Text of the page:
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The dystopia imagined in Sharknado 3: Oh Hell No! goes deeper than great whites raining down on all of humanity: The completion of SyFy’s trilogy, which airs at 9 p.m. tonight, puts Ann Coulter in the White House. We caught up with the rabble-rouser to talk about her time on set, how the film influenced her political thinking (and her new book), and whether she plans to be back for the inevitable Sharknado 4.
Take me through your character’s motivation.
It’s a very important role. I’m of course doing all of the heavy-lifting, with all of these international crises. Mark Cuban is president — modeling it after Joe Biden [if he were] commander-in-chief, is my guess — when suddenly … well, you can imagine what happens next.
I don’t know how to imagine. Does a lion attack you?
Yes! No, this is actually where my acting skills come in: There were no actual sharks, or models of sharks, used during filming. So we were all running from nothing.
Since it’s all CGI, are you concerned about how they’ll portray your death?
I don’t think I get eaten! I think the president gets eaten. There will be a Sharknado 4, so maybe I can be president. I did not film something of me being gobbled, that’s all I know. But I did have a body double, so they could have filmed her getting eaten.
What was your character’s name?
I’m trying to remember …
You really immersed yourself in the role.
Ha, yeah. I think it was “Anne Buck.”
And they say Hollywood is creatively bankrupt. John Adams has said of being vice-president that it is, “the most insignificant office that ever the invention of man contrived.” Now that you’ve played one, do you agree?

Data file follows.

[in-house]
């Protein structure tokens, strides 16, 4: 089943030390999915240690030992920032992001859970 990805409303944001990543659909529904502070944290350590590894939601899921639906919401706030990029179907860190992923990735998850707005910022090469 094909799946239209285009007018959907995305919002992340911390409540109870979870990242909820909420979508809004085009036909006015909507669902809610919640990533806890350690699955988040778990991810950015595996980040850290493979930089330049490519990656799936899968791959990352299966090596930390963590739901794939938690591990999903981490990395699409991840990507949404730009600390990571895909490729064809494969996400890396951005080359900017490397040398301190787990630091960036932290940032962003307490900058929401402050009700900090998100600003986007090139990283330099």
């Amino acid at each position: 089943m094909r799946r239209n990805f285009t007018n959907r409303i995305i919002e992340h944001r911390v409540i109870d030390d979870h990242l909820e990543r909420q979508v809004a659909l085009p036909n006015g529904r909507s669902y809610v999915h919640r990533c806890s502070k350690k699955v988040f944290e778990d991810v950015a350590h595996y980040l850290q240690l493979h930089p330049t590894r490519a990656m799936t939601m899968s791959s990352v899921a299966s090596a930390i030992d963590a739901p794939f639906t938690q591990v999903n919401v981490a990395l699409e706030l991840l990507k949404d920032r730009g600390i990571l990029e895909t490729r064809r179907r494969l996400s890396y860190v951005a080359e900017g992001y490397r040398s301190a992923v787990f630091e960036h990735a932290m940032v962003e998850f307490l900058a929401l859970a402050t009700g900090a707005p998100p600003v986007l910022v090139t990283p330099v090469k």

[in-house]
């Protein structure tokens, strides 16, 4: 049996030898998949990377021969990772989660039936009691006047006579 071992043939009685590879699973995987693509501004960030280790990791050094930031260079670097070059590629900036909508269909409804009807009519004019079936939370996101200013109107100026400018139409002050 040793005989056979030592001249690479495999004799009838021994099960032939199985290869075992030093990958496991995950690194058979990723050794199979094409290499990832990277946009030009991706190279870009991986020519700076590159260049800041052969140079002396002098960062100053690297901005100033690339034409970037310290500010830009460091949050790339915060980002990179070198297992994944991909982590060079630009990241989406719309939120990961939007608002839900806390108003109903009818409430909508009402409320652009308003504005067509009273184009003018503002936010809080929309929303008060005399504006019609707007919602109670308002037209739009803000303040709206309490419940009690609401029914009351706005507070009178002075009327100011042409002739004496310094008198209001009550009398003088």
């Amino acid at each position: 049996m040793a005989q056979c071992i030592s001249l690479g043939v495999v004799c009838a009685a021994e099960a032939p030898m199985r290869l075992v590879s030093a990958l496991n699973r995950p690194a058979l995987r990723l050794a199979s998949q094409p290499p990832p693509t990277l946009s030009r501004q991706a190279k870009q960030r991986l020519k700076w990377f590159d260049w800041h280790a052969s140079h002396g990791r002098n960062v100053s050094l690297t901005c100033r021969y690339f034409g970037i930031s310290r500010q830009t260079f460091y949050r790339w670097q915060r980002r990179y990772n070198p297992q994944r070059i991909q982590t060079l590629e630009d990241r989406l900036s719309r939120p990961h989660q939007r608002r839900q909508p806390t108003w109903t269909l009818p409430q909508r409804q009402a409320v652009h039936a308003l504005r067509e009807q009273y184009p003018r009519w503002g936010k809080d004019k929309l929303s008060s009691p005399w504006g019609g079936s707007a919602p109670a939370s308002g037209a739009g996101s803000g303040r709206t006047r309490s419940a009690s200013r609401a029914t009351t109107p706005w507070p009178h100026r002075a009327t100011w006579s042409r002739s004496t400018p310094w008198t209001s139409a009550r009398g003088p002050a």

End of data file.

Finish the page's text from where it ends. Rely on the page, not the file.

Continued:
No, in my case I was issuing executive orders to build a fence to keep illegals out. I’m including sharks in the category of illegals.
What was your biggest fear after agreeing to this gig?
That I’d have to memorize lines. Luckily they’re really into ad-libbing. I shouldn’t say this, but I would have paid them to do this. It was hilarious.
How much DOES one get paid to film a Sharknado cameo?
About $28. Kidding, but this is not a big-budget production.
This franchise is famous for its cameos. Who did you meet on set?
Lou Ferrigno played my bodyguard. And some huge ex-Laker [Derek Fischer] played my other bodyguard. He’s very handsome, and they’re both really tall. Even when they put me in three-inch heels, and I become eight feet tall, my bodyguards were still taller than I was. Also, Mark McGrath, from Sugar Ray — he was fantastic. And, of course, Ian … is it Ziering?
The one on 90210 without the sideburns.
Well, he is the big star and he’s adorable. Oh, and Mark Cuban.
Sarah Palin was rumored to be in the running for playing the president.
[Laughs.] I have better ideas for what we should do with the country, let’s put it that way.
Bo Derek plays Tara Reid’s mom and she’s also a noted republican: Did you guys get to compare policy notes?
No, I wish we had! Another famous right-winger, Jackie Collins, is in it. We have a million mutual friends, but I didn’t get to talk to her.
Any uncomfortable interactions with Hollywood’s liberal elite while you were there?
No, not at all. One thing I’ve noticed from my years doing Politically Incorrect, the big stars, no matter how left-wing they are — like, say, a Tim Robbins or a Dave Matthews — are always perfect gentlemen. It’s the wannabes and has-beens who I’m convinced had their agents tell them, “If you want to help your career, go on Politically Incorrect and be mean to Ann Coulter.”
Has seeing the horror that is meteorologically induced flying sharks forced you to rethink your climate-change skepticism?
It made me rethink how big the fence around the country needs to be.